Talking Movies

October 31, 2019

Notes on Countdown

Countdown was the film of the week for a special PG-13 horror Hallowe’en edition of Sunday Breakfast with Patrick Doyle.

It’s almost hard to believe that Countdown wasn’t produced by Jason Blum. There is a certain Happy Death Day quality to proceedings, although this is far darker in tone; pushing the PG-13 rating to the limit with its demon CGI FX. The cold open certainly puts one in mind of Scream, sketching in the plot and tone of the film with great economy. The dread it generates is replicated numerous times before it starts to lose its effectiveness. Meanwhile Elizabeth Lail continues the odd flashback vibe as she seems to be channelling Kellie Martin’s ER role.

Listen here:

 

February 17, 2019

Notes on Happy Death Day 2U

Sequel Happy Death Day 2U was the film of the week on Sunday Breakfast with Patrick Doyle much earlier today.

Having finally caught up with Happy Death Day recently I was greatly looking forward to its hasty sequel. What could be better than Scream meets Groundhog Day: Part II in which Jessica Rothe’s Tree having attained the mastery of her time loop and become a better person gets to help someone else thru the same nightmare with hard-bitten savoir faire? Funny you should ask… My suspicions were flagged when I saw on the poster on the way in ‘based on characters by’. The problem with hasty sequels is that while you can re-assemble your cast, sets, VFX team, stuntmen, cinematographer, and composer quite readily, you will then usually find yourself doing your best Chico Marx – “Whaddya know? We forgotta da script!”. In this case, whaddya know, we forgotta da scriptwriter, as Christopher Landon decides he can both direct and write at the same time. Like Gerald Ford, walking, and chewing gum, he is badly mistaken. By the end of Happy Death Day 2U you have only the memory of a slasher flick, buried under slapstick.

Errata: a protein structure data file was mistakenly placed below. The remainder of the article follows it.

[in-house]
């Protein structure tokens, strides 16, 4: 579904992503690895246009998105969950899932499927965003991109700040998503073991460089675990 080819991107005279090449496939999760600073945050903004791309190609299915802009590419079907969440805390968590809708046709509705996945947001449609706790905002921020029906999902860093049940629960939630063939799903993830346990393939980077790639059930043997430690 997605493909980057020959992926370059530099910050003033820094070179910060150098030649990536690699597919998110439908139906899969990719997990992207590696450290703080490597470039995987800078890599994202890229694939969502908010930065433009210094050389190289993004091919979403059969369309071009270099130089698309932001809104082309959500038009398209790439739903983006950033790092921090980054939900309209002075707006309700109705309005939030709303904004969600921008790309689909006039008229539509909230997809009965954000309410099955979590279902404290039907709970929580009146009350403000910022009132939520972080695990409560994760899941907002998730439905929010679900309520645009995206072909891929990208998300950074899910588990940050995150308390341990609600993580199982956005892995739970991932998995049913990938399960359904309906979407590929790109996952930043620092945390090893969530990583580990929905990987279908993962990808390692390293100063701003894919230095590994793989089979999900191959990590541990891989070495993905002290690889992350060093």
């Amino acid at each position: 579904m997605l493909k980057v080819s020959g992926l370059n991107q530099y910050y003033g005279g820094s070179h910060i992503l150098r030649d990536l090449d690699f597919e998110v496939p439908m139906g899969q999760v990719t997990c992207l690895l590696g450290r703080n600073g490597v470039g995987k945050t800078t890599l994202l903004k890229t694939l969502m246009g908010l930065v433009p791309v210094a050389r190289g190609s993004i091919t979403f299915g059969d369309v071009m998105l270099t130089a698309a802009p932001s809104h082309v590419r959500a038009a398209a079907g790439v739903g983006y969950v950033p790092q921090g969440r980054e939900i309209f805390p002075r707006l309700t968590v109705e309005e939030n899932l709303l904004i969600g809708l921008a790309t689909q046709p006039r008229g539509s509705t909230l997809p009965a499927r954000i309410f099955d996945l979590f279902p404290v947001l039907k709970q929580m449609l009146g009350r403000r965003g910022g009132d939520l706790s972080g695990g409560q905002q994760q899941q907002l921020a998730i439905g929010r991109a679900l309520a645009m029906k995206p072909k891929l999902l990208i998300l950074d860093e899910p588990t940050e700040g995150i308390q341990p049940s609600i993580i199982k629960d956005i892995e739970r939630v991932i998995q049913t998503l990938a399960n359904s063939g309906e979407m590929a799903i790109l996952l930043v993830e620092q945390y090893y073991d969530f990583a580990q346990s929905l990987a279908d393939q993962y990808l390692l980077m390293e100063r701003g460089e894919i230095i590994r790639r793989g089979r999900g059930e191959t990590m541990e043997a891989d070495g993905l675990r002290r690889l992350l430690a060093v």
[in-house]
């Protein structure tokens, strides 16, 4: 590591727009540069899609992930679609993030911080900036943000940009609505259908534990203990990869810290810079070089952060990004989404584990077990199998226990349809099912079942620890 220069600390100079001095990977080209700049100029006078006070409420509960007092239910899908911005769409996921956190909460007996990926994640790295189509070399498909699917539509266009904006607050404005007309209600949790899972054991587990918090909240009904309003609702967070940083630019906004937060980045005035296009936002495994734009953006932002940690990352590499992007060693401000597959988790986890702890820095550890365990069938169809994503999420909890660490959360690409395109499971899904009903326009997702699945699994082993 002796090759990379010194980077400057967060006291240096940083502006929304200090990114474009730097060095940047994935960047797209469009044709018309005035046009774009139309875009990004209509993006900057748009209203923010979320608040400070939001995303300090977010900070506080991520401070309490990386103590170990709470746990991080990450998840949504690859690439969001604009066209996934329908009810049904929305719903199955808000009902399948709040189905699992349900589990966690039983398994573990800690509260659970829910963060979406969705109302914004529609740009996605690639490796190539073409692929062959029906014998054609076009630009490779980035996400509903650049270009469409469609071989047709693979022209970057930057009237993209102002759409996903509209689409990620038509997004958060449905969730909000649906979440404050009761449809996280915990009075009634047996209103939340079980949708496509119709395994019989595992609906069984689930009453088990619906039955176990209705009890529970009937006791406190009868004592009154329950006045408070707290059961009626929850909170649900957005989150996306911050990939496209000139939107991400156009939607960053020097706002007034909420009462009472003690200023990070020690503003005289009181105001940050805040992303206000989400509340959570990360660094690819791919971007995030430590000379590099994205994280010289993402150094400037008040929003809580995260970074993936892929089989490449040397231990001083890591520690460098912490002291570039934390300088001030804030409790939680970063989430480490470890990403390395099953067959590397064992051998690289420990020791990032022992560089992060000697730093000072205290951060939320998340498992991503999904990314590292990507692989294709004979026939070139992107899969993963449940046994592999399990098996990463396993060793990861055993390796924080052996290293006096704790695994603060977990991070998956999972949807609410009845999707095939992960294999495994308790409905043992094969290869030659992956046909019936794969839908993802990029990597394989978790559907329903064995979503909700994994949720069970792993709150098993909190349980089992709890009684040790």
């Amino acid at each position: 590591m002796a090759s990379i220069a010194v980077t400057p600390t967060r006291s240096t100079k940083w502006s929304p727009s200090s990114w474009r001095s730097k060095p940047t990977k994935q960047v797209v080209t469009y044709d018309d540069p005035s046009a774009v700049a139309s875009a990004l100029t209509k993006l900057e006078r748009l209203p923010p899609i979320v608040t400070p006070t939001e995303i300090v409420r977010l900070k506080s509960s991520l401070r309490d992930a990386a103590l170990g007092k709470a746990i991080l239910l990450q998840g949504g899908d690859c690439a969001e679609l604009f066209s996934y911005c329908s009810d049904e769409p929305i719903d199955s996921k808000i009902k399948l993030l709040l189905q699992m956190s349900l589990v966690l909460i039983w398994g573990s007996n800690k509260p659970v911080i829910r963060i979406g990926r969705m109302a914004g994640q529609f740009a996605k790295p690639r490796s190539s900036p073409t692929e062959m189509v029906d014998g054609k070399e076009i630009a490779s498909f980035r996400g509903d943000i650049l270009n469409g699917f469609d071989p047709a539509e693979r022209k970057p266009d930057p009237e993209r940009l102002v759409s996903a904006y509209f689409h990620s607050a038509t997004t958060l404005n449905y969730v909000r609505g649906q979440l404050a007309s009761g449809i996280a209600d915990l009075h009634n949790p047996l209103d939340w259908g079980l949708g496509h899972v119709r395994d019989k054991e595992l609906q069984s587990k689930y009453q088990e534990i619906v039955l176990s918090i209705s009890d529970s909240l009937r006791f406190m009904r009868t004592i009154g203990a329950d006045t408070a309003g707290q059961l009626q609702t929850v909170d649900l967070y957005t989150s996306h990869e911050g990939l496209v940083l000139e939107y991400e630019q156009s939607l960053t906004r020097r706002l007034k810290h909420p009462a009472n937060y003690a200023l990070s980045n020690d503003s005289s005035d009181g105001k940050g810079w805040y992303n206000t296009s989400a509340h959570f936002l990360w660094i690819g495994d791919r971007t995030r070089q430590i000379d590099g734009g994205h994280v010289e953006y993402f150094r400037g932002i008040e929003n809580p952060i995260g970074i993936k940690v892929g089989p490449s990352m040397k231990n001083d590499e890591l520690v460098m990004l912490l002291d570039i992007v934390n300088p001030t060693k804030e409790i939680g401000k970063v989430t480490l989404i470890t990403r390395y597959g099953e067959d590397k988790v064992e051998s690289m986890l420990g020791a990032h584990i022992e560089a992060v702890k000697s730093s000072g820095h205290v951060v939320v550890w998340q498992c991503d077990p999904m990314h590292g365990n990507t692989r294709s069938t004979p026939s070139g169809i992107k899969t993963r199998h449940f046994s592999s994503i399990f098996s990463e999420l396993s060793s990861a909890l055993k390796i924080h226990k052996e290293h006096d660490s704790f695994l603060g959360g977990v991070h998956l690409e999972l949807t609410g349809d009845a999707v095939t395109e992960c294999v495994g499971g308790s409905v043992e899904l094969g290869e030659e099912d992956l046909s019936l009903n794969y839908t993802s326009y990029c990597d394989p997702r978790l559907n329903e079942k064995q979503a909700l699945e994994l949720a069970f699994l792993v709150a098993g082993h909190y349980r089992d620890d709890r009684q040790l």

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January 9, 2019

Hopes: 2019

Glass

They called him Mister…

Glass, an unlikely sequel

to Unbreakable

 

Cold Pursuit

U.S. remake, but…

with same director, Neeson

in for Skarsgard. Hmm.

 

Happy Death Day 2U

Groundhog Day: Part II.

I know what you Screamed before.

Meta-mad sequel.

 

Where’d You Go, Bernadette

Cate Blanchett missing,

Daughter on her trail, thru time,

Very Linklater…

Pet Sematary

Stephen King remake.

Yes, sometimes dead is better,

but maybe not here.

 

Shazam!

Chuck: superhero.

Big: but with superpowers.

This could be great fun.

 

Under the Silver Lake

It Follows: P.I.

Sort of, Garfield the P.I.

Riley Keough the femme

 

Pokemon: Detective Pikachu

Ryan Reynolds is voice

Pikachu is the shamus

PG Deadpool fun?

The Turning

of the screw, that is.

Mackenzie Davis the lead,

can the ghosts be real?

 

John Wick: Parabellum

Keanu is back

On a horse while in a suit

Killers in  pursuit

 

Ad Astra

James Gray does sci-fi,

Brad Pitt looks for dad in space,

Gets Conradian.

 

Flarksy

Rogen heart Theron;

High school crush, now head Canuck.

No problem. Wait, what?!